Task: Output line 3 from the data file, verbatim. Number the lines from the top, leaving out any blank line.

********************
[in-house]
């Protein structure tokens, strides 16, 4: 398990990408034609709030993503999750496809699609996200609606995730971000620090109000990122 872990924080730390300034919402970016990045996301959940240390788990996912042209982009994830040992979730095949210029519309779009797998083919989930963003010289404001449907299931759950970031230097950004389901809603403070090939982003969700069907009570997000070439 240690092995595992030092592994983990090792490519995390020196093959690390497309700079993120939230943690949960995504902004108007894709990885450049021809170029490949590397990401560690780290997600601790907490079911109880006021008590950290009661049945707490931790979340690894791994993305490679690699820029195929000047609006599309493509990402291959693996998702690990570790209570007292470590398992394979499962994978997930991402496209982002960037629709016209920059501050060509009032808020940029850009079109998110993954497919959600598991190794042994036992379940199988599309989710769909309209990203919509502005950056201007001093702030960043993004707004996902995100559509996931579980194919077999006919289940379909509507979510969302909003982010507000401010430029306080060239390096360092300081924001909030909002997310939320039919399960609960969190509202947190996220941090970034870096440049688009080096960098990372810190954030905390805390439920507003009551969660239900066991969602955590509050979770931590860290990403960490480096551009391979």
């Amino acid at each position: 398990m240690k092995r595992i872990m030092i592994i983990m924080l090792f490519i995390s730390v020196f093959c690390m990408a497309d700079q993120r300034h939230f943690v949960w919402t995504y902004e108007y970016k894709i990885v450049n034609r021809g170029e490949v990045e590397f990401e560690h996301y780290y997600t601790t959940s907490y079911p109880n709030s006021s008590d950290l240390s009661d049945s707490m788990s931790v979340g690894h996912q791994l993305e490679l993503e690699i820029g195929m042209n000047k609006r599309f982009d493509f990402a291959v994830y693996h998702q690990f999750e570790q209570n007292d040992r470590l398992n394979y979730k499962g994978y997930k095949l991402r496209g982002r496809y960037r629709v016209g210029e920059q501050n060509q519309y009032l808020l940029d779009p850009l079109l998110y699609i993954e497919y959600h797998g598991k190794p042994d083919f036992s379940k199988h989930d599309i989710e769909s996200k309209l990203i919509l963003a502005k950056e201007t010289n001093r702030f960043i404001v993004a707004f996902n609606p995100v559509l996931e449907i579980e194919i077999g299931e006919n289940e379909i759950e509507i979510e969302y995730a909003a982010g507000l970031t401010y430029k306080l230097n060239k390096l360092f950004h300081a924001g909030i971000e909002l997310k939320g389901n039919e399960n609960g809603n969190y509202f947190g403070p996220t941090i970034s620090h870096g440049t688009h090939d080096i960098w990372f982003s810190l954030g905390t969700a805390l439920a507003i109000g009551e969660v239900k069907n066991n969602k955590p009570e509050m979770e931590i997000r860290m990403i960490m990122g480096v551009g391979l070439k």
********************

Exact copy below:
């Amino acid at each position: 398990m240690k092995r595992i872990m030092i592994i983990m924080l090792f490519i995390s730390v020196f093959c690390m990408a497309d700079q993120r300034h939230f943690v949960w919402t995504y902004e108007y970016k894709i990885v450049n034609r021809g170029e490949v990045e590397f990401e560690h996301y780290y997600t601790t959940s907490y079911p109880n709030s006021s008590d950290l240390s009661d049945s707490m788990s931790v979340g690894h996912q791994l993305e490679l993503e690699i820029g195929m042209n000047k609006r599309f982009d493509f990402a291959v994830y693996h998702q690990f999750e570790q209570n007292d040992r470590l398992n394979y979730k499962g994978y997930k095949l991402r496209g982002r496809y960037r629709v016209g210029e920059q501050n060509q519309y009032l808020l940029d779009p850009l079109l998110y699609i993954e497919y959600h797998g598991k190794p042994d083919f036992s379940k199988h989930d599309i989710e769909s996200k309209l990203i919509l963003a502005k950056e201007t010289n001093r702030f960043i404001v993004a707004f996902n609606p995100v559509l996931e449907i579980e194919i077999g299931e006919n289940e379909i759950e509507i979510e969302y995730a909003a982010g507000l970031t401010y430029k306080l230097n060239k390096l360092f950004h300081a924001g909030i971000e909002l997310k939320g389901n039919e399960n609960g809603n969190y509202f947190g403070p996220t941090i970034s620090h870096g440049t688009h090939d080096i960098w990372f982003s810190l954030g905390t969700a805390l439920a507003i109000g009551e969660v239900k069907n066991n969602k955590p009570e509050m979770e931590i997000r860290m990403i960490m990122g480096v551009g391979l070439k």